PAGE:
Ray Harryhausen died this week at the age of 92. I met him a few years ago when he came up to the National Media Museum in Bradford to promote not only an exhibition of his work but a book about his life. Even while obviously infirm, he had a glint in his eye as people ran around looking at the displays of monsters, ghouls and creatures he had created and the stream of fans – both young and old - who were coming up to him with memories of how much his work had enthralled them. As I chatted to Harryhausen, the results of which you can see below, it soon became apparent just why his work was so memorable: it was because the man behind it was such a joy.
Hands up who remembers the 60s version of Jason and the Argonauts. Okay. Now, do any of you know who played the lead? Didn’t think so (it was Todd Armstrong by the way). But bet you remember the cool stop-motion monsters and the spectacular fight with hordes of undead skeletons, A staple of Sunday afternoon television, Jason — and other films such as The 7th Voyage of Sinbad and One Million Years BC — has left an indelible impression on generations of cinemagoers thanks to their fantastic worlds and amazing creatures. And it’s all down to the talent — and patience — of one man. Born in 1920, Ray Harryhausen was an animator for around half a century. Seen as a leader in the field of stop-motion animation, he spent many years locked in dark rooms, moving models millimetre by millimetre. What made him decide to devote his life to a most painstaking process?
“Well, it was a big gorilla. I saw King Kong in 1933 when I was very young and haven’t been the same since. My parents loved to take me to the cinema. As you can imagine, quite a number of fantasy films I seemed to be very impressed with. When I saw King Kong, I didn’t know how it was done. It fascinated because I knew it wasn’t a man in a suit: it had a strange fantasy quality that just seemed to hypnotise me. Then over the years I finally found out about the glories of stop motion and started experimenting on my own with a 16mm. It fascinated me the idea that you could bring to life these static models, The early experiments were very frustrating, but as I got used to it, it became more like a piano. You remember things and it’s much simpler than it looks on the outside.”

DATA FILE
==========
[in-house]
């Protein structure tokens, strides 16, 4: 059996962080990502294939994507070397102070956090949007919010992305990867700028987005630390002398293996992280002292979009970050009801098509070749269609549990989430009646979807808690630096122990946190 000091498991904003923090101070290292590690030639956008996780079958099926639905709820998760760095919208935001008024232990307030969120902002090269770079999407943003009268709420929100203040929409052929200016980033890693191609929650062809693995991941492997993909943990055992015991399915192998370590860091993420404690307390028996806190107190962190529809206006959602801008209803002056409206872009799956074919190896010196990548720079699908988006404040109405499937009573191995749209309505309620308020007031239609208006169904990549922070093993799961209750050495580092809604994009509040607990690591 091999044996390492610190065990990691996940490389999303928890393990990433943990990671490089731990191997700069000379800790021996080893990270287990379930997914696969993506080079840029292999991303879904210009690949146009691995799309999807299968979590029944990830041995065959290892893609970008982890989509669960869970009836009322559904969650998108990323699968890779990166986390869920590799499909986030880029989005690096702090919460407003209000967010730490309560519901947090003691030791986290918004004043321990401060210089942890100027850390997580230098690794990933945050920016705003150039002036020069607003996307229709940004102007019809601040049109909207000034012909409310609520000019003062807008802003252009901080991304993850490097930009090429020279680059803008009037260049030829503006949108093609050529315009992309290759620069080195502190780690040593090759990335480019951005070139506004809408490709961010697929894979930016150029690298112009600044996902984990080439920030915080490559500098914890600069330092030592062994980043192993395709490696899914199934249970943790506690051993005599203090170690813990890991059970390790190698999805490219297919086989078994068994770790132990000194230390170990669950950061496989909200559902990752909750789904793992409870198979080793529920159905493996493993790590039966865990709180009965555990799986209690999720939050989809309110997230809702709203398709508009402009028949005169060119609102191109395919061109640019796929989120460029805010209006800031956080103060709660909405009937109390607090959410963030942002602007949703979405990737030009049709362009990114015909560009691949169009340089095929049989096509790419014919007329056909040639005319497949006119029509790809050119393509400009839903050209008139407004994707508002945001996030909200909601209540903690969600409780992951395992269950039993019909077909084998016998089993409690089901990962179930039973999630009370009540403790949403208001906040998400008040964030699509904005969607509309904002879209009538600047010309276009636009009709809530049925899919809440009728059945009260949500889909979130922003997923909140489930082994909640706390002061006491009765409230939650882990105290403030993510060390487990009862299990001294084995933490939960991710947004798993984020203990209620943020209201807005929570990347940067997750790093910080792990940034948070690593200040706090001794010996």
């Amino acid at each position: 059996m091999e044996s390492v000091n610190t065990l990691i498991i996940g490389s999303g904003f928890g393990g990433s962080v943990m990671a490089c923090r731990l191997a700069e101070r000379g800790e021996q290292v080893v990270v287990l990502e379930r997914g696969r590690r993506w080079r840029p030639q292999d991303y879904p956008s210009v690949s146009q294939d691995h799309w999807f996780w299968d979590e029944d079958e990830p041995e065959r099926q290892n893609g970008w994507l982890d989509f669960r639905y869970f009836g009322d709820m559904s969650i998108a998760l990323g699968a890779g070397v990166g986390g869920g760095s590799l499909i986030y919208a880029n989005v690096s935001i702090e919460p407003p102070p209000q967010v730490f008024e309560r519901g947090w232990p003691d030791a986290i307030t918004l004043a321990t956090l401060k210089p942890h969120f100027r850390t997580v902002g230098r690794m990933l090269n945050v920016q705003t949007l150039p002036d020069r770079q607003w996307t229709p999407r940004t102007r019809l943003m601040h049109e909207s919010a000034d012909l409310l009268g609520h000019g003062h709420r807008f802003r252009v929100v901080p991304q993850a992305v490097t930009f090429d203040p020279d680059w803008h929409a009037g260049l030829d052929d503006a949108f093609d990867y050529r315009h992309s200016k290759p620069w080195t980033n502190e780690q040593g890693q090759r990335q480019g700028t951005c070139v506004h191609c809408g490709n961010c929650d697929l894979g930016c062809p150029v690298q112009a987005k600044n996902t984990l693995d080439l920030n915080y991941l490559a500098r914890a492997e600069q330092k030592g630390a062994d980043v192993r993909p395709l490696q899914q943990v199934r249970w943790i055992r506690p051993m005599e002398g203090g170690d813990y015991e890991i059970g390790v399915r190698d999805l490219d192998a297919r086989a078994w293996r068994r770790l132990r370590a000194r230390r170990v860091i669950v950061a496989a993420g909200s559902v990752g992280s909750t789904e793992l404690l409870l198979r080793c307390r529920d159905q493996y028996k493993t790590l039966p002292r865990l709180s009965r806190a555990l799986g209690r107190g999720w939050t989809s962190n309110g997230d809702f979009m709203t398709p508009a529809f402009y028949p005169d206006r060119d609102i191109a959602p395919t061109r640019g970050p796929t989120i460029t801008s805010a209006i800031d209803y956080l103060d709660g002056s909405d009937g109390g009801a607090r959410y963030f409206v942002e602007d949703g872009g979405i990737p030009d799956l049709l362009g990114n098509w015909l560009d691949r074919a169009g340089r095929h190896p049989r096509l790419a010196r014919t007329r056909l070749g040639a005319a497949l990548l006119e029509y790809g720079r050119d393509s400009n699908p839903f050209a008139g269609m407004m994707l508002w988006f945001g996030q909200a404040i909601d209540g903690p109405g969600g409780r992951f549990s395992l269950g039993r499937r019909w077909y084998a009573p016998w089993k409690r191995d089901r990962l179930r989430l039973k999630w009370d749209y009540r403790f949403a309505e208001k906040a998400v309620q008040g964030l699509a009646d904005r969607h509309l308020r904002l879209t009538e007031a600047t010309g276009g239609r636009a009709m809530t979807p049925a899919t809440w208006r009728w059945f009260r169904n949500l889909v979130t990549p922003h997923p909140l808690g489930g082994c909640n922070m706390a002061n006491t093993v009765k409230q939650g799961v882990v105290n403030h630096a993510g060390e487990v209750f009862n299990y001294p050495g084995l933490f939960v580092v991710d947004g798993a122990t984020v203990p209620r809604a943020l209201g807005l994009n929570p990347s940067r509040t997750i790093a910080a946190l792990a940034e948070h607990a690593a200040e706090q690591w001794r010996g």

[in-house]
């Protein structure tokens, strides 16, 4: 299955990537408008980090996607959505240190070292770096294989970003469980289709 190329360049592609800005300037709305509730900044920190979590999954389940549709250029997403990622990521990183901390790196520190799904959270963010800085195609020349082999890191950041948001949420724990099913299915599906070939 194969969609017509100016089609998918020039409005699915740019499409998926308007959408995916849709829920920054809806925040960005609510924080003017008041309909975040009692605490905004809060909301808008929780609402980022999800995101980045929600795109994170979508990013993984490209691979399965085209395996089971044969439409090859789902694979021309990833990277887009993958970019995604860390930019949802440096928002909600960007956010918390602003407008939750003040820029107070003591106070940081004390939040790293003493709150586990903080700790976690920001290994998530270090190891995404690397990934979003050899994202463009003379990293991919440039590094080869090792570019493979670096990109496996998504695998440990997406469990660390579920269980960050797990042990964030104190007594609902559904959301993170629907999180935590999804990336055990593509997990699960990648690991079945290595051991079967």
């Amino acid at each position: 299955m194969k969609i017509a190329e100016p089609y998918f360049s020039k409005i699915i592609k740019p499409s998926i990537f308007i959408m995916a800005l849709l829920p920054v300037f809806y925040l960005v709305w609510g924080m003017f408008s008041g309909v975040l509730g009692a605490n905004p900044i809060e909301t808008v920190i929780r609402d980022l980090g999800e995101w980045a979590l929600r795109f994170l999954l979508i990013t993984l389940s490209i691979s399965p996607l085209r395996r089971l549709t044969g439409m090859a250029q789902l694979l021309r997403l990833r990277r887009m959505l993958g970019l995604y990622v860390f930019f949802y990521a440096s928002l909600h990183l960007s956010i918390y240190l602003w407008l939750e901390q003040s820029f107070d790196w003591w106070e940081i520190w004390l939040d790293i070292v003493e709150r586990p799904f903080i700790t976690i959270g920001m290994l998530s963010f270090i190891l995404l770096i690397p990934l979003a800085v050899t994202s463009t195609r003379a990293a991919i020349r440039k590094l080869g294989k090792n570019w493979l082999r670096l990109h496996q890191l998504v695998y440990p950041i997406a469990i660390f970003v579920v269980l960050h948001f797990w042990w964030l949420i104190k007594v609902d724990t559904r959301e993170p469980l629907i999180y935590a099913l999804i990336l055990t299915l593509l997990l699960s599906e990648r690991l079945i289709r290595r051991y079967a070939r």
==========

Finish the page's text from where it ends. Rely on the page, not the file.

Working in his garage, Harryhausen made numerous demo reels — including two dinosaurs in a fight to the death — and also found himself in the army, using his skills to make training films. Despite an impressive portfolio of work, it was harder to break in than one may have thought, “They kept it very quiet about stop-motion and Willis O’Brien was the only one doing it at the time,” he says, referring to his hero, mentor and the man who made the King Kong model. “It was all kept quite secret and nobody knew much about it and so they weren’t really interested.”
But Harryhausen’s enthusiasm and talent couldn’t be denied, and he found himself working with O’Brien on the 1949 picture Mighty Joe Young. Considering the movie concerned a gorilla on the loose, it must have been especially amazing for Harryhausen: “To work with my mentors like Wiis O’Brien it was the highlight of my life. I never thought it would happen, but it did.”
Moving on to science fiction films such as The Beast from 20,000 Fathoms, Harryhausen perfected the stop- motion technique. By the time Jason and the Argonauts rolled around, he was the most respected in his field. So, how did he get his ideas for Jason?
“I tried to get away from this ‘monsters on the loose’ because, in the Fifties, mad monsters destroying cities seemed to be very popular. And then Japan got in on it with Godzilla so I thought there must be a new avenue to use stop-motion animation.” He remembers “I always wanted to animate a skeleton but I thought ‘if someone like James Bond fights a skeleton, it would be rather comical,’ but someone like Sinbad — who was a legend in his time — and all that sort of thing, you could use it dramatically.”